DISMISSED PROBATIONER GETS 8 YEARS BACK PAY & BENEFITS
Pass This On To Unit Members: Can a probationary employee appeal his/her termination? You bet s/he can. In fact, there are more than a dozen different arguments a probationer can raise. Your union rep can fill you in on them. But in the most recent victory for a probationer, the employee established that Social Security managers violated his rights under USERRA or the Uniformed Services Employment and Reemployment Rights Act. As a preference eligible veteran, the employee’s probationary period was only one year as opposed to the normal two years. This office of SSA uses a less demanding performance standard to evaluate the employee’s first year than it does for the second and subsequent years. As the end of the one year approached,…
SSA decided to hold the employee to the more demanding second year performance standard because he was a disabled veteran. Management wanted to avoid firing him after he acquired full appeal rights after one year. It even went so far as to modify the formal performance standard just for this employee to incorporate a part of the tougher second year standard. (So, much for SSA’s “Thank you for your service” program.) That enabled the agency to fire him February 2011.
But, this employee decided to push back and appealed to EEOC and MSPB to overturn the termination. When they did not, he stood firm for himself and veteran employee rights by taking his case to federal court. There, the three judges who ruled unanimously that the law protecting vets had been violated.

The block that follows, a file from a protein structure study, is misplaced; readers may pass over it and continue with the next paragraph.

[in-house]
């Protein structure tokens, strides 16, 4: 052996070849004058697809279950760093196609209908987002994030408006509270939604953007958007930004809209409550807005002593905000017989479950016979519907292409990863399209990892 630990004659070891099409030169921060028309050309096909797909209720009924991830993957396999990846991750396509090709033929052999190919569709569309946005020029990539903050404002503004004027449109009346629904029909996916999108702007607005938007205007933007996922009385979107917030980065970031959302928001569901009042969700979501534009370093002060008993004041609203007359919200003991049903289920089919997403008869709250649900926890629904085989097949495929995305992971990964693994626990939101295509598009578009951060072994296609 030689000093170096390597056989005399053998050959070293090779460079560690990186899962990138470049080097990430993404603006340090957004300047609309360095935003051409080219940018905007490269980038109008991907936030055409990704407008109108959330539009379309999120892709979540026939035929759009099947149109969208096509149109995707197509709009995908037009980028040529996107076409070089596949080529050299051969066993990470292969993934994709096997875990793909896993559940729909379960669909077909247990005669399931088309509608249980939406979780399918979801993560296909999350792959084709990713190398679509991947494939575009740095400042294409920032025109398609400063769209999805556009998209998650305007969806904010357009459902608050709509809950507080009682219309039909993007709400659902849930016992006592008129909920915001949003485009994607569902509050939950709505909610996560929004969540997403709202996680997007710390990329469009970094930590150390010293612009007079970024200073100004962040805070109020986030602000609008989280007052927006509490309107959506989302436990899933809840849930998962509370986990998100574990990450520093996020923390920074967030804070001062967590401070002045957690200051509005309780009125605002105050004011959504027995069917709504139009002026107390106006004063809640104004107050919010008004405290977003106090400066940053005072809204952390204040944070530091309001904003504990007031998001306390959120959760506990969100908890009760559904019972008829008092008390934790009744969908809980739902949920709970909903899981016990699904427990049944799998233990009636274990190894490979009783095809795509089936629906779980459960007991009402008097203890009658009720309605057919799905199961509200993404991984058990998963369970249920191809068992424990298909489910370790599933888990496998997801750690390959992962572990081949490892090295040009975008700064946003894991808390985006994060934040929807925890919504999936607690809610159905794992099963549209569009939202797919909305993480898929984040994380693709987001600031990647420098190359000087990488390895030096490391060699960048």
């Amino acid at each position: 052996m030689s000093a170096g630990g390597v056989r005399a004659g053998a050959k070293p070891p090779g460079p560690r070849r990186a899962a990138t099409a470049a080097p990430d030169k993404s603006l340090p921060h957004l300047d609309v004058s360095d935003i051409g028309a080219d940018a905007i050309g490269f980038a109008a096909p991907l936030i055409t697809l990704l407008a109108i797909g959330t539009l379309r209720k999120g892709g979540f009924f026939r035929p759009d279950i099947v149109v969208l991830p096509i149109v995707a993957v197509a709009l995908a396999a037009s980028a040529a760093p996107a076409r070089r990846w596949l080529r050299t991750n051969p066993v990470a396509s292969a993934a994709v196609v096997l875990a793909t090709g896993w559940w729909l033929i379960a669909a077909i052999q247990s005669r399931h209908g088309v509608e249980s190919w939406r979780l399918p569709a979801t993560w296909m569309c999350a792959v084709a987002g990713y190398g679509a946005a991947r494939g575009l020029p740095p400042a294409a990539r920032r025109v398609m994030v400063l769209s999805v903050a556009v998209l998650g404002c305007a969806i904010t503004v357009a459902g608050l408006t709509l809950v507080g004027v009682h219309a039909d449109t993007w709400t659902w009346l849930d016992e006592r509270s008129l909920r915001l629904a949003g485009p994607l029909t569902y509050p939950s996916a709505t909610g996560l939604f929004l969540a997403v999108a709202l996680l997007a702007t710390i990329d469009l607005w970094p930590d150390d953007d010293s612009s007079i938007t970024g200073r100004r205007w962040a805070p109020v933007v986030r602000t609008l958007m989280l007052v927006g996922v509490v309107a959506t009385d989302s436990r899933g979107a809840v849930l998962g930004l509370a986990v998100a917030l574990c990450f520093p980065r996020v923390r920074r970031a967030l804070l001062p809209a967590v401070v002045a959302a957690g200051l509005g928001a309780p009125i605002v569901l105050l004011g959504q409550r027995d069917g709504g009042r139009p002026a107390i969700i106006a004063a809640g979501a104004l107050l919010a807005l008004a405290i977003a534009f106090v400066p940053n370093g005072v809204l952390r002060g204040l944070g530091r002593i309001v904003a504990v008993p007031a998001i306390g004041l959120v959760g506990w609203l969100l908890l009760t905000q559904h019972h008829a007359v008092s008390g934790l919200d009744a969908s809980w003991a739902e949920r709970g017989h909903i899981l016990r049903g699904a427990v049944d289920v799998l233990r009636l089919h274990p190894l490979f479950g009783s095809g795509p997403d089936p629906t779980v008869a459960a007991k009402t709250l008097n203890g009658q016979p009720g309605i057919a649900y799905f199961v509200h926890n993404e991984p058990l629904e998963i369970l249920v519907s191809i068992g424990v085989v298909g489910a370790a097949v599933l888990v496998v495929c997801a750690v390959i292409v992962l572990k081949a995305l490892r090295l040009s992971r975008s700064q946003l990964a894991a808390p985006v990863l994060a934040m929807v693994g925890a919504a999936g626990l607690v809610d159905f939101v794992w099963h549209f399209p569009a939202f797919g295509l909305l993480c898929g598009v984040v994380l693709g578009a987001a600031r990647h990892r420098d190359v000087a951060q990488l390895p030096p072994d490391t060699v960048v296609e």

The record showed that a manager actually admitted that the employee’s veteran preference status and entitlement to a one-year probationary period was related to management’s decision to terminate the employee when it did. The judges took it from there, writing,…
If employers could discriminate against veterans based on this one-year timeline, then what Congress created as a benefit to veterans for their service—a shortened timeframe for obtaining CSRA protection—could be turned against the veteran by employers, who, like ALJ McGraw, “would prefer not to have to go through the formal process of an MSPB hearing.” (See McGuffin v. SSA, Federal Circuit court)
In other words, USERRA was not passed to make things tougher on vets. Only an idiot–and SSA management–thought that. Management tried to resurrect its case by pointing out that the employee was not performing up to standards that he would have to meet after his first year of employment, but the court even shot that claim down saying the evidence did not support that claim nor was it fair to change the standard just for veterans.
We like this case because it is yet another one showing that probationary employees can overturn their removals and win massive dollar awards. Eight years of back pay at this employee’s salary rate, plus interest, retroactive leave credits and retroactive TSP matching contributions should get this employee over a million dollars.
If you know of a probationary employee being fired, be sure to tell him or her to contact the union which has the expertise to assess the facts against the more than one dozen criteria for reversing a probationer’s removal.